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Interest-Rates

Thursday, December 08, 2011

U.S. Twin Deficits, Phony Money for Worthless Promises / Interest-Rates / US Debt

By: Gary_North

Diamond Rated - Best Financial Markets Analysis ArticleThere are two deficits that we hear about most: the federal government's deficit and the balance of payments of the United States. They are linked, but they are very different in their effects.

The federal deficit is seen by Keynesians as mostly a benefit and by Austrians as mostly a liability, and for the same reason: higher government spending.

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Interest-Rates

Wednesday, December 07, 2011

The Risk of Sovereign Debt / Interest-Rates / Eurozone Debt Crisis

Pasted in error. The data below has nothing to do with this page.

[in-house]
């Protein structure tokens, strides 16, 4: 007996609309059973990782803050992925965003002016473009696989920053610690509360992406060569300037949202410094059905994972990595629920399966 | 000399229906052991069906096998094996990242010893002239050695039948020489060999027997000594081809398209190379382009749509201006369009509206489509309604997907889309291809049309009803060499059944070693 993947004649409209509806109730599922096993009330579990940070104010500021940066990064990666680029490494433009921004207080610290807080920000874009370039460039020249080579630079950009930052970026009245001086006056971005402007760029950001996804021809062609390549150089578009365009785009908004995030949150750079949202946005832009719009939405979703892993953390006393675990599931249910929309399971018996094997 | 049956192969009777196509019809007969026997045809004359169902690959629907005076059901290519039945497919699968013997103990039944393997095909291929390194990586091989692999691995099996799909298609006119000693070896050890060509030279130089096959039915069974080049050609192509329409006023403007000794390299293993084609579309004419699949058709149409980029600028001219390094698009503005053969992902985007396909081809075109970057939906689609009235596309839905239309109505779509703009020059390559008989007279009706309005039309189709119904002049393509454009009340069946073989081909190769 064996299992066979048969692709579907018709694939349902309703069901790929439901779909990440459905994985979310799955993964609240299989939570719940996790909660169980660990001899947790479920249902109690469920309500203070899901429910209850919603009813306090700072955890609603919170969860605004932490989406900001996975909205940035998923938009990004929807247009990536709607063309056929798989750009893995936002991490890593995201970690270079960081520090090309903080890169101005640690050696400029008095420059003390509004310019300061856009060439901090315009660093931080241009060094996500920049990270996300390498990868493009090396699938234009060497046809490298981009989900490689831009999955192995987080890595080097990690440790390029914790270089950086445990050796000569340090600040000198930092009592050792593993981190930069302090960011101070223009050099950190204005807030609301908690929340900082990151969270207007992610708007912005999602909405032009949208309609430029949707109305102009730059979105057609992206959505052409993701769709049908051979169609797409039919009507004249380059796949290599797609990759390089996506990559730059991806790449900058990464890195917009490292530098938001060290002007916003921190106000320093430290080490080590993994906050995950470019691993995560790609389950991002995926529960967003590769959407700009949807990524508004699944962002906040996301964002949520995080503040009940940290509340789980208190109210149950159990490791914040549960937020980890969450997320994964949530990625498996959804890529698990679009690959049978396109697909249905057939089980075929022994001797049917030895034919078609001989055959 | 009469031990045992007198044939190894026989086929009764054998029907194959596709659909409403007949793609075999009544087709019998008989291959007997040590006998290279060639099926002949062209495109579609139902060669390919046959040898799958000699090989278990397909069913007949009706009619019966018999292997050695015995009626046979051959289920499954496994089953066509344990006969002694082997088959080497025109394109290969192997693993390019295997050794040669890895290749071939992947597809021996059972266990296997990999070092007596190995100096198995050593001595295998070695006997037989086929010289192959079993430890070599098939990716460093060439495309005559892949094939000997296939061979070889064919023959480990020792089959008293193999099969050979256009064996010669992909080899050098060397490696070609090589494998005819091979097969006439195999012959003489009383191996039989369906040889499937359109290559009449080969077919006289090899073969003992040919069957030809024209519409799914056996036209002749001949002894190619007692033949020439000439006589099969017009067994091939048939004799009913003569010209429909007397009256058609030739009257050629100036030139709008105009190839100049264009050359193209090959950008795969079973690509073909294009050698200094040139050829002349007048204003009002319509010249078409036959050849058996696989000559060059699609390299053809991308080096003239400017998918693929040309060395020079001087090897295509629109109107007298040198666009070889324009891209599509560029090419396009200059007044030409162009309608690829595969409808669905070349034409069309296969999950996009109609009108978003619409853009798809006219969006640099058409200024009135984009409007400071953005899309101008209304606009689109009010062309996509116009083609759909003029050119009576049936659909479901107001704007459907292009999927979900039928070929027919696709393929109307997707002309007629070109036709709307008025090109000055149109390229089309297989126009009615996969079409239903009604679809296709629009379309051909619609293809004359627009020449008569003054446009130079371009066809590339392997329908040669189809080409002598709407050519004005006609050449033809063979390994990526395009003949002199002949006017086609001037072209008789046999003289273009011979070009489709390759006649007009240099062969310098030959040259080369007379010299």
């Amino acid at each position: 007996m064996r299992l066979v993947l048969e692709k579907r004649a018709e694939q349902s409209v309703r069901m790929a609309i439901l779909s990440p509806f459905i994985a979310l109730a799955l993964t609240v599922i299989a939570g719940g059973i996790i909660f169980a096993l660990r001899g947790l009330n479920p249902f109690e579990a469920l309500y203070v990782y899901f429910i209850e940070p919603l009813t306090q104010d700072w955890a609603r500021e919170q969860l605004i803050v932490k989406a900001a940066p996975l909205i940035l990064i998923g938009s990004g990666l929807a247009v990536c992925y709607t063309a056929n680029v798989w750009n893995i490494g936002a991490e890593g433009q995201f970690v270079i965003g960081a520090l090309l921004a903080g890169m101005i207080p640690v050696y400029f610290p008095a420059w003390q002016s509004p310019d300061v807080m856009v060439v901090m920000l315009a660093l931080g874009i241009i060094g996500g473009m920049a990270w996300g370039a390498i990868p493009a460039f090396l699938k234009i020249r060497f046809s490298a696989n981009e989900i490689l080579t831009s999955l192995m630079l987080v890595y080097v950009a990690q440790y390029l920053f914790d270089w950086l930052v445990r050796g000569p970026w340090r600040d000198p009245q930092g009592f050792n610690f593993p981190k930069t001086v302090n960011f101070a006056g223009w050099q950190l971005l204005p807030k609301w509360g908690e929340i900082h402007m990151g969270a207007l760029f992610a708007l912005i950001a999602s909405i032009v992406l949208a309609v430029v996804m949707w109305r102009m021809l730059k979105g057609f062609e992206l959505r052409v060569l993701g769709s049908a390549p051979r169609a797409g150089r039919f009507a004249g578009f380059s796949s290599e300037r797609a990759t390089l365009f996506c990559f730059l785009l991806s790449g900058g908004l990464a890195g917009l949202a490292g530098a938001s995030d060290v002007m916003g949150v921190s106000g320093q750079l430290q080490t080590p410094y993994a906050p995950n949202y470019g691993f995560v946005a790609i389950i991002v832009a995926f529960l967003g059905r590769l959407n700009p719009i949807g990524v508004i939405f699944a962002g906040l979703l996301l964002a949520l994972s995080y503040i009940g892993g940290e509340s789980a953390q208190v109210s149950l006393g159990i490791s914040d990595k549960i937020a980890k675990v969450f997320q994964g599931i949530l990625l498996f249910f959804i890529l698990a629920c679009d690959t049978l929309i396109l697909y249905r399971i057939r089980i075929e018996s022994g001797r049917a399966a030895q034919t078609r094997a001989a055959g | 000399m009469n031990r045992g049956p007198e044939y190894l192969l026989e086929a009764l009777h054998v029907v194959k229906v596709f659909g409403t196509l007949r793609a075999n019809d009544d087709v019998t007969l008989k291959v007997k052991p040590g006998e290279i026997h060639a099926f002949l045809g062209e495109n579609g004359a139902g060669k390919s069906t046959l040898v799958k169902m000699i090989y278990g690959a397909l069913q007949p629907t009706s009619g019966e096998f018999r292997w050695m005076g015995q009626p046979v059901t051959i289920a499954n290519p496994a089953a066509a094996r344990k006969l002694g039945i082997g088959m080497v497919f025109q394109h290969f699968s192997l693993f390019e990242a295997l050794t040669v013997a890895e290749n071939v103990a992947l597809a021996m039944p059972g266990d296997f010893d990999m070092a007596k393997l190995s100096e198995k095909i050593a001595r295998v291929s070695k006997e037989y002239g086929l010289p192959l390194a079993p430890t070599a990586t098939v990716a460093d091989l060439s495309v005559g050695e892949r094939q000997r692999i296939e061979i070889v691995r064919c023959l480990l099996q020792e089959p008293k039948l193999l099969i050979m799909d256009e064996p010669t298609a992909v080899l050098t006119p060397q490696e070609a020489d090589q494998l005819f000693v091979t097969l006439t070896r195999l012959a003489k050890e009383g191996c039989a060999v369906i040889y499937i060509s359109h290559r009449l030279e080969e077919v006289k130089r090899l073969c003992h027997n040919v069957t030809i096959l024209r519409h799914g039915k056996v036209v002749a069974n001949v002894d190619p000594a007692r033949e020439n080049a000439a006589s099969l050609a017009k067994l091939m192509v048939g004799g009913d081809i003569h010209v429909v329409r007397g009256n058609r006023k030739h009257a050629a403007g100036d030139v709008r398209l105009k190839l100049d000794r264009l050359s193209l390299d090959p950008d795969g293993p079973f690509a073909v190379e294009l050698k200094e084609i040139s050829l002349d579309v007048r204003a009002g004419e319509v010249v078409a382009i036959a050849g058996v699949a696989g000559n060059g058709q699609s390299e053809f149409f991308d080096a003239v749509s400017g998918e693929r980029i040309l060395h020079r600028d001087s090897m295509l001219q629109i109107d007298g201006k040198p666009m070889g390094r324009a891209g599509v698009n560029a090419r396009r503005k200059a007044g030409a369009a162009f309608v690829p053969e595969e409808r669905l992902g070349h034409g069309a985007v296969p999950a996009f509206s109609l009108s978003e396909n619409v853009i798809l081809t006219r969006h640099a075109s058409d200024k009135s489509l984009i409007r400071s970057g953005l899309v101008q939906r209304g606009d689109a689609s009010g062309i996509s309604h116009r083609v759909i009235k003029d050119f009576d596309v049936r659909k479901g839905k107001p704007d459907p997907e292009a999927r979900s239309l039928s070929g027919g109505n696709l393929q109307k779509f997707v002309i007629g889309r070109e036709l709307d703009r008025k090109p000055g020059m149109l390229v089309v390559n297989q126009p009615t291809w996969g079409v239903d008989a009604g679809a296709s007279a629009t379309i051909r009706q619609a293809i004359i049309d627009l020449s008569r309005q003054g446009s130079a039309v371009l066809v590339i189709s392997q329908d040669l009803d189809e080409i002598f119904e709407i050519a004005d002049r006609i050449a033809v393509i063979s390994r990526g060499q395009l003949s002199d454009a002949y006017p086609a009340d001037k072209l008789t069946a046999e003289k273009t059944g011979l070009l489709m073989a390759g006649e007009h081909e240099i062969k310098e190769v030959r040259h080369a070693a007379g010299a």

By: David_Howden

Best Financial Markets Analysis ArticleWith a 50 percent haircut recently given on the Greek sovereign-debt question, investors are increasingly asking what the real risk of sovereign debt is. It would appear that investors underpriced the risk inherent in sovereign debt, especially that of Europe's periphery. One might even go so far as to say that investors made foolish choices in the past and are now getting their just deserts.

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Interest-Rates

Tuesday, December 06, 2011

Quantitative Easing by the European Central Bank - A Matter of Time? / Interest-Rates / Quantitative Easing

By: Asha_Bangalore